User currently offlineDavid B. From United States of America, joined Jun 2001, 3148 posts, RR: 5
Reply 6, posted (11 years 6 months 4 weeks 19 hours ago) and read 2708 times:

Is being a secular state the only way to modernize?

I think so. The problem with religious states is that they put too much emthesis on religion and not on social and economic factors. Yes, religious states are poor. Religion should be seperated from politics.



Teenage-know-it-alls should be shot on sight
User currently offlineMhsieh From United States of America, joined Jul 2000, 332 posts, RR: 0
Reply 7, posted (11 years 6 months 4 weeks 19 hours ago) and read 2705 times:

I think being a secular state and being in a non-tropical climate area are 2 critical requirements to becoming modern and industrialized.
Icanot think of any modern industrialized nation in the the tropics....I wonder why? Does the heat just make people lazy and unmotivated?


User currently offlineSkystar From Australia, joined Jan 2000, 1363 posts, RR: 3
Reply 8, posted (11 years 6 months 4 weeks 19 hours ago) and read 2704 times:

Isn't Singapore tropical enough?

Tropics doesn't just mean jungles, bananas and monkeys jumping from tree to tree!


User currently offlineCfalk From , joined Dec 1969, posts, RR:
Reply 9, posted (11 years 6 months 4 weeks 18 hours ago) and read 2693 times:

David B.,

Hey, for once I agree with you. However it depends on the tolerance level as well.

Where religious leadership is tolerant of other faiths, you can have a highly religious nation which is quite advanced. England is the perfect example of this. There IS a state religion, and the Queen is the Anglican version of the Pope. But they are tolerant of other religions. That smacks of confidence, and it works.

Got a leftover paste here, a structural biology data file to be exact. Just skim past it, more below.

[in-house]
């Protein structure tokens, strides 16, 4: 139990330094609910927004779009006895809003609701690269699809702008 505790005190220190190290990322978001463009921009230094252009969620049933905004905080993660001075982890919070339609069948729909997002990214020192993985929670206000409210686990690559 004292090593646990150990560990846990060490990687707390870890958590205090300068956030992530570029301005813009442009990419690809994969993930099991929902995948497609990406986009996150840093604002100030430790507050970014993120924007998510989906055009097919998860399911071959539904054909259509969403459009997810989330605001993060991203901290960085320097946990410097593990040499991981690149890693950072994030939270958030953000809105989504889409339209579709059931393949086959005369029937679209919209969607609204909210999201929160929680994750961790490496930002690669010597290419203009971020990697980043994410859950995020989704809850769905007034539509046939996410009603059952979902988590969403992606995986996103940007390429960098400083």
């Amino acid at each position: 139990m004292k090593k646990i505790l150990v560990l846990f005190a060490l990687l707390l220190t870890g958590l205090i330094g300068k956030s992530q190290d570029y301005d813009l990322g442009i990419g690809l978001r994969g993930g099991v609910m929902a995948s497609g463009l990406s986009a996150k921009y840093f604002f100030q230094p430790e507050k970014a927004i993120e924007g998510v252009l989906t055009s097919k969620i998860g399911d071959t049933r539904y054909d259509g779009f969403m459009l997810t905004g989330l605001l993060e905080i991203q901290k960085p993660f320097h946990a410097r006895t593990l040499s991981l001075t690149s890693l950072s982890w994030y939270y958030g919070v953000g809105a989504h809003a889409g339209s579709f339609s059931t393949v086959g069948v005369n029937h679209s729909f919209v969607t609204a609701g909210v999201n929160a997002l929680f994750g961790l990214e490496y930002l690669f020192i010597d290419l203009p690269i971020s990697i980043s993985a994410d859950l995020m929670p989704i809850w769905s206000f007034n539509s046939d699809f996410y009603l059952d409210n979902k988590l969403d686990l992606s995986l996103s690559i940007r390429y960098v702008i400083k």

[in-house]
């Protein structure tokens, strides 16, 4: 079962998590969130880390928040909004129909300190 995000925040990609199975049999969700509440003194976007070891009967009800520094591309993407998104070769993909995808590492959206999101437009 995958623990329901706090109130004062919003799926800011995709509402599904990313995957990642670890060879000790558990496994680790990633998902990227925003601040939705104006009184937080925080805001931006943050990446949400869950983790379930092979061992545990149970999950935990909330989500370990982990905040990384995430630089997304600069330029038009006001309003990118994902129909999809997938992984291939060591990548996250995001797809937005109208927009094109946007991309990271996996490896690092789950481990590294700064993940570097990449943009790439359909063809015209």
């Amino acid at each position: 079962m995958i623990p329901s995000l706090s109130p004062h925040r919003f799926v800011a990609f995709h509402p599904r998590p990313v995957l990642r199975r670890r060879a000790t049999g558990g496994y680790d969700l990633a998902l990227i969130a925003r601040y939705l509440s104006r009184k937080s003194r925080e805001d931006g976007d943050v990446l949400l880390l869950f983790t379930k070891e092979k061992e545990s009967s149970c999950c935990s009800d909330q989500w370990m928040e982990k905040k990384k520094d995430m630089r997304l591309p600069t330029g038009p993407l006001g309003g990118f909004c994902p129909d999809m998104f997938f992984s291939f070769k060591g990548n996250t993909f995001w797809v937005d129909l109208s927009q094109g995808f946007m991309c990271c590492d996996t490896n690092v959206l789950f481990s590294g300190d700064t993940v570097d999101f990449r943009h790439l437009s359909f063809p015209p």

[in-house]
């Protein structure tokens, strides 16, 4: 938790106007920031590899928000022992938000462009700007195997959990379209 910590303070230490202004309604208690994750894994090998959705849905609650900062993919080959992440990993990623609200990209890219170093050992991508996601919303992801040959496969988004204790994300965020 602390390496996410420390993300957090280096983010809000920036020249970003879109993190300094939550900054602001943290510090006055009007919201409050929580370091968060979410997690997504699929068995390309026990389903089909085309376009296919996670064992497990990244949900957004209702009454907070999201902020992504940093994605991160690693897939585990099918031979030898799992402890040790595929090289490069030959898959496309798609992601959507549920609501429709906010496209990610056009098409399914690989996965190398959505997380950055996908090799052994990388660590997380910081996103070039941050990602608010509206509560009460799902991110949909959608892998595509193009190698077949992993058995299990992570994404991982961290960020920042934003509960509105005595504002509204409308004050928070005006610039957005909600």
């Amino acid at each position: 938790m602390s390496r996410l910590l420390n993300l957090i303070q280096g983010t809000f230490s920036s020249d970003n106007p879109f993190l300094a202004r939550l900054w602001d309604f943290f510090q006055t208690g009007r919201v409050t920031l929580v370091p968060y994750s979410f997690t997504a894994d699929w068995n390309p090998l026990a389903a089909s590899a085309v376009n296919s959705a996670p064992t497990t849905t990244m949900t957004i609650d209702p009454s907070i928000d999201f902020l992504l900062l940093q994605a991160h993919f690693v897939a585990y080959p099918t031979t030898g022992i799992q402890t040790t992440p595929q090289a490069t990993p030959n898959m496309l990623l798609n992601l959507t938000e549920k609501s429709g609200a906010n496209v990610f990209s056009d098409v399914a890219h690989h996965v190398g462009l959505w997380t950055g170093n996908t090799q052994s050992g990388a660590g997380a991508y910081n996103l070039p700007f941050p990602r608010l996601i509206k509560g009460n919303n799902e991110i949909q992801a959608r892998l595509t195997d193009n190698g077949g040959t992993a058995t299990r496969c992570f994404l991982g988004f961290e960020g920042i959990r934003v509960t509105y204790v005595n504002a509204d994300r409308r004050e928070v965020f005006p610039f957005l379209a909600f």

Saudi Arabia and other middle eastern countries are intolerant. Aposty is a crime punishable by death in Iran. The 9/11 hijackers wanted to rid the middle east of the "pollution" of western civilization. Their society is insular, and that smacks of a lack of confidence - the idea that they perhaps realize that their society and perhaps even their faith is not strong enough to stand firm in the face of challanges which an open and tolerant society would bring.

There is nothing wrong with religion. It is in the level of tolerance for others that you find trouble.

Charles



User currently offlineMhsieh From United States of America, joined Jul 2000, 332 posts, RR: 0
Reply 10, posted (11 years 6 months 4 weeks 18 hours ago) and read 2692 times:

Singapore is a very unique state. It would have never developed into it's present status without the large number of non-native influences ie British and Chinese. Otherwise, Singapore would be just like Malaysia and Indonesia.

User currently offlineDocpepz From Singapore, joined May 2001, 1971 posts, RR: 3
Reply 11, posted (11 years 6 months 4 weeks 17 hours ago) and read 2684 times:

Mhsieh said:

"I cannot think of any modern industrialized nation in the the tropics....I wonder why? Does the heat just make people lazy and unmotivated?"

Well coming from a tropical country, the heat DOES make people lazy and unmotivated! That's why we have air conditioning! The heat and humidity really puts people off..... Thank god for air conditioning.... I can never study properly without it. Singaporeans and Hongkongers are known for working their butts off.....

It is true that the native population of Singapore, the Malays, are not as economically well off as the migrant races of the Chinese and Indians. But then again, if we look at all countries in the world (South Africa, Australia, USA etc) the native populations have never been able to be as economically well-off as migrants.